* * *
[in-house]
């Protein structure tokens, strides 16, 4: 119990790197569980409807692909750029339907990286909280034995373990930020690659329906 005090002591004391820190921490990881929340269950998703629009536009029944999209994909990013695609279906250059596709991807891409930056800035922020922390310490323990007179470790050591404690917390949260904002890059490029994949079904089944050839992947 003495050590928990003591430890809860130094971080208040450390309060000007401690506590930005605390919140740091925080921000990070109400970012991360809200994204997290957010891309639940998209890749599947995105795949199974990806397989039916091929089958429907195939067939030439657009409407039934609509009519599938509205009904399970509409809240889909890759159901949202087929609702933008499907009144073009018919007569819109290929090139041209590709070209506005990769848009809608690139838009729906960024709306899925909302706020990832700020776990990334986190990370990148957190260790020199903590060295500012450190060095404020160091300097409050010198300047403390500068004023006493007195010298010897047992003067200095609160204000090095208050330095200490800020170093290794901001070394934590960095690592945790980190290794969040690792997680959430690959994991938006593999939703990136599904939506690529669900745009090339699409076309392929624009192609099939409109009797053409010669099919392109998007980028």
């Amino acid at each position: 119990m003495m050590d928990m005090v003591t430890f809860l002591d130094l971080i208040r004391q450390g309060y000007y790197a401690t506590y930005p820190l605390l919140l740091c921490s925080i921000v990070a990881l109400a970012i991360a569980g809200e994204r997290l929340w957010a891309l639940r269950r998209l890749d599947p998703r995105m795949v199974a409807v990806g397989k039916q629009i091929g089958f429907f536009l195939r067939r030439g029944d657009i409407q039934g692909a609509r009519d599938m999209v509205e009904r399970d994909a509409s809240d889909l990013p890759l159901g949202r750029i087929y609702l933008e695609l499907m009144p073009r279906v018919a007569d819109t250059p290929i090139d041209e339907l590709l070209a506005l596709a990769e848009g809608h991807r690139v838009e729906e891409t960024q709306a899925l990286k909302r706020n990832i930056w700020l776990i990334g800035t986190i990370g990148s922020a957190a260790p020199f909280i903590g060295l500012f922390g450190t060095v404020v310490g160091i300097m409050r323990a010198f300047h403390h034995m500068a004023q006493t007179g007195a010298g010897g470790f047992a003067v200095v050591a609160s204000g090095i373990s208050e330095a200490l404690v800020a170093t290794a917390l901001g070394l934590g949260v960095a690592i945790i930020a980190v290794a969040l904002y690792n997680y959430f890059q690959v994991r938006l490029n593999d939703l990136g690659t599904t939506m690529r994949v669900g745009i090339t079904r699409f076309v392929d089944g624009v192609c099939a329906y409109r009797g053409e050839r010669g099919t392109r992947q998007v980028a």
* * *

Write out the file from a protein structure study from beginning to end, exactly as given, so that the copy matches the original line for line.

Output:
[in-house]
């Protein structure tokens, strides 16, 4: 119990790197569980409807692909750029339907990286909280034995373990930020690659329906 005090002591004391820190921490990881929340269950998703629009536009029944999209994909990013695609279906250059596709991807891409930056800035922020922390310490323990007179470790050591404690917390949260904002890059490029994949079904089944050839992947 003495050590928990003591430890809860130094971080208040450390309060000007401690506590930005605390919140740091925080921000990070109400970012991360809200994204997290957010891309639940998209890749599947995105795949199974990806397989039916091929089958429907195939067939030439657009409407039934609509009519599938509205009904399970509409809240889909890759159901949202087929609702933008499907009144073009018919007569819109290929090139041209590709070209506005990769848009809608690139838009729906960024709306899925909302706020990832700020776990990334986190990370990148957190260790020199903590060295500012450190060095404020160091300097409050010198300047403390500068004023006493007195010298010897047992003067200095609160204000090095208050330095200490800020170093290794901001070394934590960095690592945790980190290794969040690792997680959430690959994991938006593999939703990136599904939506690529669900745009090339699409076309392929624009192609099939409109009797053409010669099919392109998007980028």
């Amino acid at each position: 119990m003495m050590d928990m005090v003591t430890f809860l002591d130094l971080i208040r004391q450390g309060y000007y790197a401690t506590y930005p820190l605390l919140l740091c921490s925080i921000v990070a990881l109400a970012i991360a569980g809200e994204r997290l929340w957010a891309l639940r269950r998209l890749d599947p998703r995105m795949v199974a409807v990806g397989k039916q629009i091929g089958f429907f536009l195939r067939r030439g029944d657009i409407q039934g692909a609509r009519d599938m999209v509205e009904r399970d994909a509409s809240d889909l990013p890759l159901g949202r750029i087929y609702l933008e695609l499907m009144p073009r279906v018919a007569d819109t250059p290929i090139d041209e339907l590709l070209a506005l596709a990769e848009g809608h991807r690139v838009e729906e891409t960024q709306a899925l990286k909302r706020n990832i930056w700020l776990i990334g800035t986190i990370g990148s922020a957190a260790p020199f909280i903590g060295l500012f922390g450190t060095v404020v310490g160091i300097m409050r323990a010198f300047h403390h034995m500068a004023q006493t007179g007195a010298g010897g470790f047992a003067v200095v050591a609160s204000g090095i373990s208050e330095a200490l404690v800020a170093t290794a917390l901001g070394l934590g949260v960095a690592i945790i930020a980190v290794a969040l904002y690792n997680y959430f890059q690959v994991r938006l490029n593999d939703l990136g690659t599904t939506m690529r994949v669900g745009i090339t079904r699409f076309v392929d089944g624009v192609c099939a329906y409109r009797g053409e050839r010669g099919t392109r992947q998007v980028a």